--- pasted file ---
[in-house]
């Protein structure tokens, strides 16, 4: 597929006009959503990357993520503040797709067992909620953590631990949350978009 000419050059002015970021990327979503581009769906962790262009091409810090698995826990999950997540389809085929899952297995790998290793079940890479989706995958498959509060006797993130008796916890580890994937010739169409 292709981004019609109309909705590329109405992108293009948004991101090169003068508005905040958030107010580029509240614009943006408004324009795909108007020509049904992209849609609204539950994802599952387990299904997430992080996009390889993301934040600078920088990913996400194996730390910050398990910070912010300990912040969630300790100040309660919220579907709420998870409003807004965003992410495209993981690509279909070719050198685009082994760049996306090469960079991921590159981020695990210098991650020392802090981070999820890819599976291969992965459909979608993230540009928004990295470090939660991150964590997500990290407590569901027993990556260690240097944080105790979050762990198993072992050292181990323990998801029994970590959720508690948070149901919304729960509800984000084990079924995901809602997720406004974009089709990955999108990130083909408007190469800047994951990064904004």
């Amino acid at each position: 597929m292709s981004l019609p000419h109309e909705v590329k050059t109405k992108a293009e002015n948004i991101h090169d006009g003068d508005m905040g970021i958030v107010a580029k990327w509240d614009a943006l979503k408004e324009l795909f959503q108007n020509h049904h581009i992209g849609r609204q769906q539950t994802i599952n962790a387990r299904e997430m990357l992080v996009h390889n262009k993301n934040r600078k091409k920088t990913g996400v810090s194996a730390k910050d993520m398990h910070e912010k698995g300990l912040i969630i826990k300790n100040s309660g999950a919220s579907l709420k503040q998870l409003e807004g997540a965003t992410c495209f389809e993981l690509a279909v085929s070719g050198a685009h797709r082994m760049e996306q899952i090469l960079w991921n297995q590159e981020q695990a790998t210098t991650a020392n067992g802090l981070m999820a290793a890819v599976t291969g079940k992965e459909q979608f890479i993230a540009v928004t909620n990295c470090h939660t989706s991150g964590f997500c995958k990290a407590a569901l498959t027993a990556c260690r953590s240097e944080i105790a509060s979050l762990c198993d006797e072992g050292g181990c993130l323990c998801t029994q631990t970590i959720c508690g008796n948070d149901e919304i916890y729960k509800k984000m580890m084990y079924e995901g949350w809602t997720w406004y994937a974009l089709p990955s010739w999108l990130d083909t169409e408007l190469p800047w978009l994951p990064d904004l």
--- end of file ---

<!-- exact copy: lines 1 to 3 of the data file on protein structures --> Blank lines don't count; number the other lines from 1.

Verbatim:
[in-house]
């Protein structure tokens, strides 16, 4: 597929006009959503990357993520503040797709067992909620953590631990949350978009 000419050059002015970021990327979503581009769906962790262009091409810090698995826990999950997540389809085929899952297995790998290793079940890479989706995958498959509060006797993130008796916890580890994937010739169409 292709981004019609109309909705590329109405992108293009948004991101090169003068508005905040958030107010580029509240614009943006408004324009795909108007020509049904992209849609609204539950994802599952387990299904997430992080996009390889993301934040600078920088990913996400194996730390910050398990910070912010300990912040969630300790100040309660919220579907709420998870409003807004965003992410495209993981690509279909070719050198685009082994760049996306090469960079991921590159981020695990210098991650020392802090981070999820890819599976291969992965459909979608993230540009928004990295470090939660991150964590997500990290407590569901027993990556260690240097944080105790979050762990198993072992050292181990323990998801029994970590959720508690948070149901919304729960509800984000084990079924995901809602997720406004974009089709990955999108990130083909408007190469800047994951990064904004």
């Amino acid at each position: 597929m292709s981004l019609p000419h109309e909705v590329k050059t109405k992108a293009e002015n948004i991101h090169d006009g003068d508005m905040g970021i958030v107010a580029k990327w509240d614009a943006l979503k408004e324009l795909f959503q108007n020509h049904h581009i992209g849609r609204q769906q539950t994802i599952n962790a387990r299904e997430m990357l992080v996009h390889n262009k993301n934040r600078k091409k920088t990913g996400v810090s194996a730390k910050d993520m398990h910070e912010k698995g300990l912040i969630i826990k300790n100040s309660g999950a919220s579907l709420k503040q998870l409003e807004g997540a965003t992410c495209f389809e993981l690509a279909v085929s070719g050198a685009h797709r082994m760049e996306q899952i090469l960079w991921n297995q590159e981020q695990a790998t210098t991650a020392n067992g802090l981070m999820a290793a890819v599976t291969g079940k992965e459909q979608f890479i993230a540009v928004t909620n990295c470090h939660t989706s991150g964590f997500c995958k990290a407590a569901l498959t027993a990556c260690r953590s240097e944080i105790a509060s979050l762990c198993d006797e072992g050292g181990c993130l323990c998801t029994q631990t970590i959720c508690g008796n948070d149901e919304i916890y729960k509800k984000m580890m084990y079924e995901g949350w809602t997720w406004y994937a974009l089709p990955s010739w999108l990130d083909t169409e408007l190469p800047w978009l994951p990064d904004l």